23 thoughts on “The Best Christmas Traditions in Italy

  1. Vita Spano Reply

    We have celebrated Christmas with our family in Sicily. The many traditions mentioned are our traditions. We also receive short visits on Christmas Day from relatives who wish us Buon Natale before they proceed to their own family dinners. Also, near the city of Custonaci, in a cave on the mountainside, a presipio and a town is enacted by the locals. Very realistic and interesting.

    • Beth Reply

      We lived in northern Italy for several years and always looked forward to the neighborhood Pan e Vin celebrations on January 6th. Huge bonfires with an effigy of la befana on her broomstick on top would burn through the night (and smolder for several days after) while neighbors would eat, drink and be merry. It was a wonderful tradition I will never forget. New Year’s Eve was also a huge holiday. Everyone had fireworks and they would go off all night long. Great fun!

  2. Francesca Santoro L'hoir Reply

    My favourite Christmas in Rome was when I went with friends to Ara Coeli for the midnight mass. The buses had stopped. At 9:00 PM, we walked from Monteverde Vecchio down through a chilly Trastevere, crossing the bridge at Ponte Sisto, then across Via Arenula, through the ghetto, to the Capitoline Hill, climbing the 400+ steps to the church. It was slightly foggy, and we could have been alone in the silent city, because we didn’t meet another soul until we arrived at Ara Coeli.
    The service was beautiful. Just before midnight, a heavenly lullaby—a mezzo-soprano voice—floated from behind the altar into the candle-lit church. Then at the stroke of twelve, the priest brought the Bambino Gesù from the altar and we all followed in procession as he placed the life-sized statue into the Presepio—the creche—near the entrance of the church. .
    When we walked out of the church, we looked down upon a city that had come back to life: the buses were running; people were chattering, laughing, and rushing about their business.
    It had been a magical experience, and now the enchantment was complete.

    • Walks of Italy Reply

      What a beautiful description! Thank’s for sharing your experience Francesca.

    • Walks of Italy Reply

      We’re sorry you feel that way Joshua. Is there something specific we can help you find?

    • Walks of Italy Reply

      Hi Robert,
      Visitors most definitely don’t have to partake in Italian Christmas Traditions. They are traditions of Italy and might not be your own! Still, we think that some of the traditions can be a great way to understand and partake in the Italian culture!

  3. Sylvia Reply

    Hello. Is it a bad idea to try and go to Naples and Pompeii by train from Rome on Christmas Eve (does public transportation get really hectic)? Are most of shops/attractions closed on Christmas Eve?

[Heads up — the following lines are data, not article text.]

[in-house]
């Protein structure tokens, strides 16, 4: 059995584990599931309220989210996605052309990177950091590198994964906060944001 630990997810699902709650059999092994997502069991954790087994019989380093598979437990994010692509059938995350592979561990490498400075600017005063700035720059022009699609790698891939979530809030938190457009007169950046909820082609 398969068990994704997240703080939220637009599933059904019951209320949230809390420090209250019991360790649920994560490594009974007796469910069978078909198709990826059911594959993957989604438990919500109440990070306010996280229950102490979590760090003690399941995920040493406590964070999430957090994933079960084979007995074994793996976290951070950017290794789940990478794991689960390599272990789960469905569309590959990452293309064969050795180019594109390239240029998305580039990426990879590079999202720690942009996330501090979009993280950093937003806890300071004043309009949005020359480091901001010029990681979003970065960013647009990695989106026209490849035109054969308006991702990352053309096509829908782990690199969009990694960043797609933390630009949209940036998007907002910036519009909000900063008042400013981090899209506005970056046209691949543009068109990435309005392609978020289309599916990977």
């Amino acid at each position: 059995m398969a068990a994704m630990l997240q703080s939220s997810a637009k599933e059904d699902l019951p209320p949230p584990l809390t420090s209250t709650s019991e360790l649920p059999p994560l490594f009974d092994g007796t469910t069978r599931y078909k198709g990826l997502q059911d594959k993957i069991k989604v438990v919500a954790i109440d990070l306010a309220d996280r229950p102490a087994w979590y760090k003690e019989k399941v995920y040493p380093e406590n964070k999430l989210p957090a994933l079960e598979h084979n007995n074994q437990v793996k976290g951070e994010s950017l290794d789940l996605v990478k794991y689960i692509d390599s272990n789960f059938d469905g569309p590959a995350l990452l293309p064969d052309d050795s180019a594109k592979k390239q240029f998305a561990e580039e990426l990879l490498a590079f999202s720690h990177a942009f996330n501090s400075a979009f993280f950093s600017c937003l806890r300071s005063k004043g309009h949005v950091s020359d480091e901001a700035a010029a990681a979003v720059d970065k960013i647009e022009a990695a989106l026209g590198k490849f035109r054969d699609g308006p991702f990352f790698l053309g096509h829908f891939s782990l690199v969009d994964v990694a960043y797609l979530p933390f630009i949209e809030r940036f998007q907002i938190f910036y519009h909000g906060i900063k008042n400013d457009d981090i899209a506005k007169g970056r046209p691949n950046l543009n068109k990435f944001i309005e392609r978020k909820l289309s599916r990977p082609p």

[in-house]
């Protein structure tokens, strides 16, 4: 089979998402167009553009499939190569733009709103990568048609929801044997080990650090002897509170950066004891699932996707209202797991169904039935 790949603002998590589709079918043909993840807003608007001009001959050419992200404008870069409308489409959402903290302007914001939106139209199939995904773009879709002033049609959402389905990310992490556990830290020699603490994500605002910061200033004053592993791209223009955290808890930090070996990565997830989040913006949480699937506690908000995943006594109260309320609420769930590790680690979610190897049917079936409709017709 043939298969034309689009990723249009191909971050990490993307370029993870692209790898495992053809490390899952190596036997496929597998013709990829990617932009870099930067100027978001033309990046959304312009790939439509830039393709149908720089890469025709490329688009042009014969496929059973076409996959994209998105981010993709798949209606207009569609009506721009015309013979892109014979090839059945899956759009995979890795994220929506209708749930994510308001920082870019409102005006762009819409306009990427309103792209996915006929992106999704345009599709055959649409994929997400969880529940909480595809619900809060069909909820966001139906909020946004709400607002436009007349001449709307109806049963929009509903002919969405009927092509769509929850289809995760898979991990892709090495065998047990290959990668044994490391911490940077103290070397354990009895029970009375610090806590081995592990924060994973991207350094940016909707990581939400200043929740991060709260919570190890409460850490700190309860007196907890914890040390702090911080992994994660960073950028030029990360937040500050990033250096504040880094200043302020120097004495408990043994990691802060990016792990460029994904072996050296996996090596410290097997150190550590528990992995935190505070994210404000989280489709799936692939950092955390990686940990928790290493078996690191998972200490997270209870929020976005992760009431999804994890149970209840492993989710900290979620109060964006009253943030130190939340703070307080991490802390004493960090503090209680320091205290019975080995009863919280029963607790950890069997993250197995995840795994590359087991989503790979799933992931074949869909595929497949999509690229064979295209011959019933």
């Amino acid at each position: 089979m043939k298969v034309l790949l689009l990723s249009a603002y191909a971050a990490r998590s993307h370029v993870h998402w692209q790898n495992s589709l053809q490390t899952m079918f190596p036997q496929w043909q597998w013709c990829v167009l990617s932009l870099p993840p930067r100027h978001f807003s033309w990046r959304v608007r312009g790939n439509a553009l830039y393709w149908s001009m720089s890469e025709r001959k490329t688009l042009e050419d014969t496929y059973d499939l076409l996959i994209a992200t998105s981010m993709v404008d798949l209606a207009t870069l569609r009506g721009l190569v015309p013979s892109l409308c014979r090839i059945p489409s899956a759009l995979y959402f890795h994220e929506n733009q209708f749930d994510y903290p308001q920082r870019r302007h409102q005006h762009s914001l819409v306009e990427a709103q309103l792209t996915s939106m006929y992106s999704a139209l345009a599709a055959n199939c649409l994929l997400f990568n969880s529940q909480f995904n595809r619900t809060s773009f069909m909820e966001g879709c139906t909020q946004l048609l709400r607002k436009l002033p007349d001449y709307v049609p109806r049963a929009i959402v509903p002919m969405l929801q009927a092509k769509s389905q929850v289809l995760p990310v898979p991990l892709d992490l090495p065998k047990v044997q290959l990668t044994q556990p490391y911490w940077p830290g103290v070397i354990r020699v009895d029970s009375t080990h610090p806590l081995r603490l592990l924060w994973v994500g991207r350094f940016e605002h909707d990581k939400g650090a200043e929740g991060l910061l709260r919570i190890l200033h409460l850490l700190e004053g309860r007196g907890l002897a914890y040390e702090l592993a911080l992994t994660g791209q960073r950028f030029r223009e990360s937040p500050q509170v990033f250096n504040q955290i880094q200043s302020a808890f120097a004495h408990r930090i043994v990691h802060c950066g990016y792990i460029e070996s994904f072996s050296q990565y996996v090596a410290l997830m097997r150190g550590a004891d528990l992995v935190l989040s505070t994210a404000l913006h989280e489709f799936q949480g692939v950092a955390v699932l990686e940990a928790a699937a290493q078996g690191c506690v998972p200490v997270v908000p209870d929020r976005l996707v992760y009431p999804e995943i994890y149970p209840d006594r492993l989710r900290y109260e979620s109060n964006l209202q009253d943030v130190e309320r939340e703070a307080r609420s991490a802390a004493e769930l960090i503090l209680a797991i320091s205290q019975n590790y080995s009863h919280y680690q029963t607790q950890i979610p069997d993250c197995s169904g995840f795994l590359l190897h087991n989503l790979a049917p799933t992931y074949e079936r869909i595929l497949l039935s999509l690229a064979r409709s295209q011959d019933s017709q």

• Walks of Italy Reply

      Hi Sylvia,
      No it’s not a bad idea, but we do suggest you book well in advance – both for your train and, if possible, for your restaurant! Most restaurants like to know who is coming so they can prepare ahead how many staff to keep on and how much of their specialty food to buy, if not simply because the places fill up!

  4. Steve Frank Reply

    Thank you for the wonderful post. The photos are beautiful, and the accompanying text, along with Francesca’s incredible description makes my heart long for this experience. I love history, and Ancient Rome is a pretty big part of that!! My grand-mother, on my fathers side, was a De Martino, from Naples, and Grandfather was Gianfrancesco, from, his mother and father who were from Abruzzi. The name was difficult to pronounce I guess, and his father became John Frank. (Gian Francesco) When they asked his name, he gave the last name only, hence John Frank. Millions of stories like that in America of all nationalities. Nona was an incredible cook. She stood about 5 feet tall in heels, and was just about as wide, and never ate when the meal was served, usually watching to see reaction to what she had made, and always saying one thing or another didn’t come out exactly right, but it always was!! Most of the women didn’t eat much….they were full from eating while cooking all day!! I was thinking about Constantine I, the Roman Empire, and how important he was to us all coming together for this wonderful and important day.

  5. Trystan Reply

    Thanks to whoever made this website it has really helped me on my main idea assessment

  6. Daniel Reply

    This is helping me in a report i have to do on Christmas in Italy!!! Thanks for the person who made this web site.
    Thanks!!!!!!!

  7. Daniel Reply

    I love FOOD!!!!!!!!!!!!!!!!!!!!!!!!!!!!!!!!!!!!!!!!!!!!!!!!!!!!!!!!!!!!!!!!!!!!!!!!!!!!!!!!!!!!!!!!!!!!!!!!!!!!!!!!

  8. Summar Reply

    Thank you for the informative post. I have a question about Christmas holiday in Italy. What is Italy’s folklore for Christmas?

  9. Angelica Marron Reply

    I really loved all the stories wish I could go and experience it on my own. Thanks for sharing.

  10. Jean Gina Lieb Reply

    Can anyone tell me why my Italian American family kept our tree up till January 15 th? Every year it was the same time. But maybe there was a holy day then that was moved. This was from the 1950’s through the early ’80s.
    Thanks, Gina

    • Walks of Italy Reply

      Hi Gina,
      Italians keep up their Christmas decorations until the Epiphany on January 6th. This is a Catholic holy day, when the three wise men finally made it to see Jesus. Today it’s also celebrated with a visit from the “Befana”, a sort of good witch that fills the stockings or shoes of the kids with candy. It marks the end of the Christmas season here in Italy.

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